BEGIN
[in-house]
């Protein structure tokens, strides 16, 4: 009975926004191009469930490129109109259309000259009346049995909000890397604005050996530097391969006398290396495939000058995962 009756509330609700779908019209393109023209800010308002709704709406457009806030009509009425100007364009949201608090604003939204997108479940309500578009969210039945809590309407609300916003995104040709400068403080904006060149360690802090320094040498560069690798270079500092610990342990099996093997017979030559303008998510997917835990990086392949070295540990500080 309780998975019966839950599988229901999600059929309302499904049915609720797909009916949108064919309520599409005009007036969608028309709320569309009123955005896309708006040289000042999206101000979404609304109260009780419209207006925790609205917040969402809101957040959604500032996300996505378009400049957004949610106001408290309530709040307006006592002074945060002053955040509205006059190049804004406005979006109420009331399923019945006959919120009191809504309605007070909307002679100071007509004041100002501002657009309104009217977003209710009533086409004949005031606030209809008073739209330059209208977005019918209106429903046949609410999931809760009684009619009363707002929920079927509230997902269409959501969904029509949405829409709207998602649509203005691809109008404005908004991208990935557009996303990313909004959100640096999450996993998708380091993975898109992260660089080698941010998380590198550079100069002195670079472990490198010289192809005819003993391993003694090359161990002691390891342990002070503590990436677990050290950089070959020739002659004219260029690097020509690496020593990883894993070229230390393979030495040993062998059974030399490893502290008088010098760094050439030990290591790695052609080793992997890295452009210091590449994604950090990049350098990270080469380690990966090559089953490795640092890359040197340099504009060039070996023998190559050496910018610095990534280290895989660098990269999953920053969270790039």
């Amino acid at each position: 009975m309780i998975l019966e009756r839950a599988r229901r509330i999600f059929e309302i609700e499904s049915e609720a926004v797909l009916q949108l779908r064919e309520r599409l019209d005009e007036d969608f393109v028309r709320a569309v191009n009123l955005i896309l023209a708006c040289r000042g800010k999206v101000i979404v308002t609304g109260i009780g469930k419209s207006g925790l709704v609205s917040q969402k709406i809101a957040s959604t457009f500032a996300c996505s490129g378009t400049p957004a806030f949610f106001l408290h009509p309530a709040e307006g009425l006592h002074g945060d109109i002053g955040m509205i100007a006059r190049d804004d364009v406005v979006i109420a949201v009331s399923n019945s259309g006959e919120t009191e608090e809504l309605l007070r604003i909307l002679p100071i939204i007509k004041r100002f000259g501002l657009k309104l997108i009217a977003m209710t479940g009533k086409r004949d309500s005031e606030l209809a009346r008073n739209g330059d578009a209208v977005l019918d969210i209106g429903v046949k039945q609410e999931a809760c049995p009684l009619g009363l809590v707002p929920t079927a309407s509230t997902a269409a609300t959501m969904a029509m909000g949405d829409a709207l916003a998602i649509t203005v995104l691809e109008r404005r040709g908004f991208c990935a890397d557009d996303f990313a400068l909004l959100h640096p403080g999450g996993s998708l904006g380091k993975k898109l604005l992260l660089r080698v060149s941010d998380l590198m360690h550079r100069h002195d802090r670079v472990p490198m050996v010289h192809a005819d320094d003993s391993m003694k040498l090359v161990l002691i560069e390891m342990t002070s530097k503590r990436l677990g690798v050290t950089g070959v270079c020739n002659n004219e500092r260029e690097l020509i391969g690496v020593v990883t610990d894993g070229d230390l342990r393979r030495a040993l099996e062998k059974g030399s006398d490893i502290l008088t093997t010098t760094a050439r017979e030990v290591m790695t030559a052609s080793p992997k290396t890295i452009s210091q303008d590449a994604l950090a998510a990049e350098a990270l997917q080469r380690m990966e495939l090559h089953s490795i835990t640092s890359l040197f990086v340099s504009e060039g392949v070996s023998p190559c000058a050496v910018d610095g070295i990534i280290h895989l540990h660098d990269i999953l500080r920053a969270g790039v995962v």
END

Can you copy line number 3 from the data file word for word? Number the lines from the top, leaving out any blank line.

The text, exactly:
């Amino acid at each position: 009975m309780i998975l019966e009756r839950a599988r229901r509330i999600f059929e309302i609700e499904s049915e609720a926004v797909l009916q949108l779908r064919e309520r599409l019209d005009e007036d969608f393109v028309r709320a569309v191009n009123l955005i896309l023209a708006c040289r000042g800010k999206v101000i979404v308002t609304g109260i009780g469930k419209s207006g925790l709704v609205s917040q969402k709406i809101a957040s959604t457009f500032a996300c996505s490129g378009t400049p957004a806030f949610f106001l408290h009509p309530a709040e307006g009425l006592h002074g945060d109109i002053g955040m509205i100007a006059r190049d804004d364009v406005v979006i109420a949201v009331s399923n019945s259309g006959e919120t009191e608090e809504l309605l007070r604003i909307l002679p100071i939204i007509k004041r100002f000259g501002l657009k309104l997108i009217a977003m209710t479940g009533k086409r004949d309500s005031e606030l209809a009346r008073n739209g330059d578009a209208v977005l019918d969210i209106g429903v046949k039945q609410e999931a809760c049995p009684l009619g009363l809590v707002p929920t079927a309407s509230t997902a269409a609300t959501m969904a029509m909000g949405d829409a709207l916003a998602i649509t203005v995104l691809e109008r404005r040709g908004f991208c990935a890397d557009d996303f990313a400068l909004l959100h640096p403080g999450g996993s998708l904006g380091k993975k898109l604005l992260l660089r080698v060149s941010d998380l590198m360690h550079r100069h002195d802090r670079v472990p490198m050996v010289h192809a005819d320094d003993s391993m003694k040498l090359v161990l002691i560069e390891m342990t002070s530097k503590r990436l677990g690798v050290t950089g070959v270079c020739n002659n004219e500092r260029e690097l020509i391969g690496v020593v990883t610990d894993g070229d230390l342990r393979r030495a040993l099996e062998k059974g030399s006398d490893i502290l008088t093997t010098t760094a050439r017979e030990v290591m790695t030559a052609s080793p992997k290396t890295i452009s210091q303008d590449a994604l950090a998510a990049e350098a990270l997917q080469r380690m990966e495939l090559h089953s490795i835990t640092s890359l040197f990086v340099s504009e060039g392949v070996s023998p190559c000058a050496v910018d610095g070295i990534i280290h895989l540990h660098d990269i999953l500080r920053a969270g790039v995962v």